One of my Taekwondo students is a little fellow, seven years old, round as a bowling ball with terribly buck teeth. His name is James. When he started six weeks ago his mom warned me that James had all kinds of issues like ADD and mild Asperger’s . It might be true but he just seems like a sweet squirrely, twitchy little boy to me.
As round as James is he always goes hard, tries to kick high (knee level) and punch fast. He gets to class early and stays late and constantly asks me to watch his new combos or made up kicks. James gets so excited that he interrupts and has a very hard time holding still. But he’s a wonderful little boy.
Last week we worked on falling properly. It’s an easy technique that keeps you from getting hurt if your pushed down. I explained to the students they needed to learn to fall and roll, break their fall with their arms and don’t let their heads bounce on the ground. We practiced falling and jumping right back up over and over. Then moved on to a new drill.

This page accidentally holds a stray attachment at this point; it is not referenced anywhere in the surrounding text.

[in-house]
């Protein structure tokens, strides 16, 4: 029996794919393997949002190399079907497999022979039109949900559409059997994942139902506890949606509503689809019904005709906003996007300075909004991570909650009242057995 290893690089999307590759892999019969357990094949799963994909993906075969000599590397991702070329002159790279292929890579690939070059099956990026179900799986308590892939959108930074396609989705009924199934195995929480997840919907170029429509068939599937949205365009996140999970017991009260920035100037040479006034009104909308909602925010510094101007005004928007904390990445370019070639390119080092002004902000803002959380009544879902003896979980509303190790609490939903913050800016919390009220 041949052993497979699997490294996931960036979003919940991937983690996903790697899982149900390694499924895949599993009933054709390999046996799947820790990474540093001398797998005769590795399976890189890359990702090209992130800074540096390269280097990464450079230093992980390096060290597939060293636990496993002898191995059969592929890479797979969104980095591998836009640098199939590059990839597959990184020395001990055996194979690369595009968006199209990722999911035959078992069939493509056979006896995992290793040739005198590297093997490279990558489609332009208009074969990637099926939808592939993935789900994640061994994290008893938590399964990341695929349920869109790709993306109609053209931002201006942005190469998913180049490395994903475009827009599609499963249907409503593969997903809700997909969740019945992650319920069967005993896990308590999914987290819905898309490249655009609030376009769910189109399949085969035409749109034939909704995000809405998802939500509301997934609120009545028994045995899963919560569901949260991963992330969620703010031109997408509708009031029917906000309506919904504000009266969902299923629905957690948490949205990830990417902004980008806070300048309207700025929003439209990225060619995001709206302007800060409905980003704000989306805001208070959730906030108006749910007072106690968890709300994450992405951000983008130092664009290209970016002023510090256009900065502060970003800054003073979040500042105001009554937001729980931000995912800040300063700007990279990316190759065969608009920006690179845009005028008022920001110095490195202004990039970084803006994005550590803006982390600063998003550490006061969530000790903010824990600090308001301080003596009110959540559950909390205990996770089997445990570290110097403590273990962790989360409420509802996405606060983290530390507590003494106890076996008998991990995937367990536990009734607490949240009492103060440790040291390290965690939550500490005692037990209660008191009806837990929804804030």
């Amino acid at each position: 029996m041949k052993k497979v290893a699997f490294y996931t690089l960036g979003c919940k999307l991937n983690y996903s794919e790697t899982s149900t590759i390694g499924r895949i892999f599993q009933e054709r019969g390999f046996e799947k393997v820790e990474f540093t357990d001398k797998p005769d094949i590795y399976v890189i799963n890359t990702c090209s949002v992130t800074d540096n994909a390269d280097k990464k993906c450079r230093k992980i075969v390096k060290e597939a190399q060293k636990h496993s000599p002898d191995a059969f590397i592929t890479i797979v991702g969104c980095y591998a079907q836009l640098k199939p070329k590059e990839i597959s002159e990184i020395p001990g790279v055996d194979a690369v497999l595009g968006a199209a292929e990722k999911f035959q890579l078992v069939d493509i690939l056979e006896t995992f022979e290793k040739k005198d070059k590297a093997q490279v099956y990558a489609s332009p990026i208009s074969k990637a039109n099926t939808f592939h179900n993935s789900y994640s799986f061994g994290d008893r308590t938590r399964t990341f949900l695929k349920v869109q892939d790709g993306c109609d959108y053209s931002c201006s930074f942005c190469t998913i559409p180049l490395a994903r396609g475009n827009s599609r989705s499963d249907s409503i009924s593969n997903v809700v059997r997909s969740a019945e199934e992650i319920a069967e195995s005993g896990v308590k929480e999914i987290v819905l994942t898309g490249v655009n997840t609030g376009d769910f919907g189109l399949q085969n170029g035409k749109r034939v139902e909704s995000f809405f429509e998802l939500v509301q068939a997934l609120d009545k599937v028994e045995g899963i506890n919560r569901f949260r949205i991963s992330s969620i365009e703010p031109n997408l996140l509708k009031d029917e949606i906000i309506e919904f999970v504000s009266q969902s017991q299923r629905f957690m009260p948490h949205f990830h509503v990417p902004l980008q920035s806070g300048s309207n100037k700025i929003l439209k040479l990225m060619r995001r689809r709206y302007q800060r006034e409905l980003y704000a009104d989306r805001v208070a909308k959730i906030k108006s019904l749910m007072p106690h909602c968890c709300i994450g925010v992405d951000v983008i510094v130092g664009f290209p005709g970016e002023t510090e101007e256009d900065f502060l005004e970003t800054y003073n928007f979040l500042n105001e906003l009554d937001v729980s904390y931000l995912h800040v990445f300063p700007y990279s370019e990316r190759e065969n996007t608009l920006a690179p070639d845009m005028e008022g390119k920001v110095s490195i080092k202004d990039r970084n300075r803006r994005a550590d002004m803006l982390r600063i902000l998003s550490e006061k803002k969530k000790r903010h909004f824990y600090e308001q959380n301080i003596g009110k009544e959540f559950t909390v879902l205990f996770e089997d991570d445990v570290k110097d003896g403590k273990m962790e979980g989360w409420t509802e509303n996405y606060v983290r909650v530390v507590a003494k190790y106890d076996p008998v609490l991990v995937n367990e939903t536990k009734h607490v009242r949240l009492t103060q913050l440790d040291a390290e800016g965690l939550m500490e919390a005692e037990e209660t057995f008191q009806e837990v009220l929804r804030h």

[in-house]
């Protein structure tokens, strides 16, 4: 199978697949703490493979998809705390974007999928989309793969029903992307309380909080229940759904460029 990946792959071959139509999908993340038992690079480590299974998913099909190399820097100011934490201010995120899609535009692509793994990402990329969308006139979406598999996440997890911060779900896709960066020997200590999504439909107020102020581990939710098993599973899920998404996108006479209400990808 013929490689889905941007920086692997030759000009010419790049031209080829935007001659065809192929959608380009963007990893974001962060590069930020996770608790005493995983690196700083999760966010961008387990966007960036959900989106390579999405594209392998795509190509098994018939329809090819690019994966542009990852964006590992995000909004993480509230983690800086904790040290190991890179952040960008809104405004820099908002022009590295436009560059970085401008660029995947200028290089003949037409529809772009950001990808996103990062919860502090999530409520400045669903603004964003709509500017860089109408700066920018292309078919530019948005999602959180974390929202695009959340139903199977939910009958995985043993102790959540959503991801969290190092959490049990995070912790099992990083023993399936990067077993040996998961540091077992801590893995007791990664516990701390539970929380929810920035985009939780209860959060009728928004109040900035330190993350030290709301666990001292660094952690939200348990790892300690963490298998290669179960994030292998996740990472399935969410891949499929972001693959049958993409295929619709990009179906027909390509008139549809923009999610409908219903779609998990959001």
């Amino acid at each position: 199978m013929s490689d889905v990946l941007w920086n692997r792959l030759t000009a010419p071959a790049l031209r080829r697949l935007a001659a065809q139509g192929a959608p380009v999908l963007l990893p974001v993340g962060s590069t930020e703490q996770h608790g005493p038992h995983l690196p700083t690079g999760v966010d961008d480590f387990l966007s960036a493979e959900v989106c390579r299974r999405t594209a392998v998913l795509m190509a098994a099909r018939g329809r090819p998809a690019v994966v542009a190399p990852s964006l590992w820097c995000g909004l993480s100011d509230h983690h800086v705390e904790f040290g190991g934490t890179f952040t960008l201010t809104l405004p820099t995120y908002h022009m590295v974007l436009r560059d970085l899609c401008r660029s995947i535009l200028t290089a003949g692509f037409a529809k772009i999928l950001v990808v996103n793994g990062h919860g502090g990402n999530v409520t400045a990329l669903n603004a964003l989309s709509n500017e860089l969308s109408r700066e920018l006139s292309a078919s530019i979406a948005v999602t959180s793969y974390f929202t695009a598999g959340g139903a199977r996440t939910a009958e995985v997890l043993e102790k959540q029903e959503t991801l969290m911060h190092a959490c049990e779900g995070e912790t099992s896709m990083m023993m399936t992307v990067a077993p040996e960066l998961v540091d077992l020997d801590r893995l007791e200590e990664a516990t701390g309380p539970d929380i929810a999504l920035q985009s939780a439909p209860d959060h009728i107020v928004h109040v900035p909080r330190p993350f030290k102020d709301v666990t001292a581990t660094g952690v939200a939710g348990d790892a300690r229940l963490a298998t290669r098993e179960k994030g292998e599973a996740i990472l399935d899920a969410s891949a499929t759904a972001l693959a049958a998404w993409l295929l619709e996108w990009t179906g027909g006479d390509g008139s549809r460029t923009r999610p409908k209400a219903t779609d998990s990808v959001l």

Yesterday in class James was twitching around, sizzling with a story he had to share. We all sat down to stretch and I said, “What is it James?”
“Ms. Diana, yesterday on the playground a mean guy pushed me down and I fell just like you taught us. I even used my arms!” He was so excited.
“Who was the kid?”
James shrugged, “I don’t know, just a kid.”
“Did a teacher see it happen?”
“No ma’am but I told one. She told me to stay away from him. But I fell just like you told me.”
“We’ll good job James. I ‘m glad you remembered.”
I thought about James getting pushed down as I drove home that night and as I drank my coffee this morning. I don’t want that kid getting pushed down. And if he does I want him coming up like a freight train. I want him to have the confidence and skills that keep him safe on the play ground. But he’s just a buck toothed bowling ball white belt right now.
Someday James won’t be proud of how he falls down, he’ll be proud of the way he gets back up.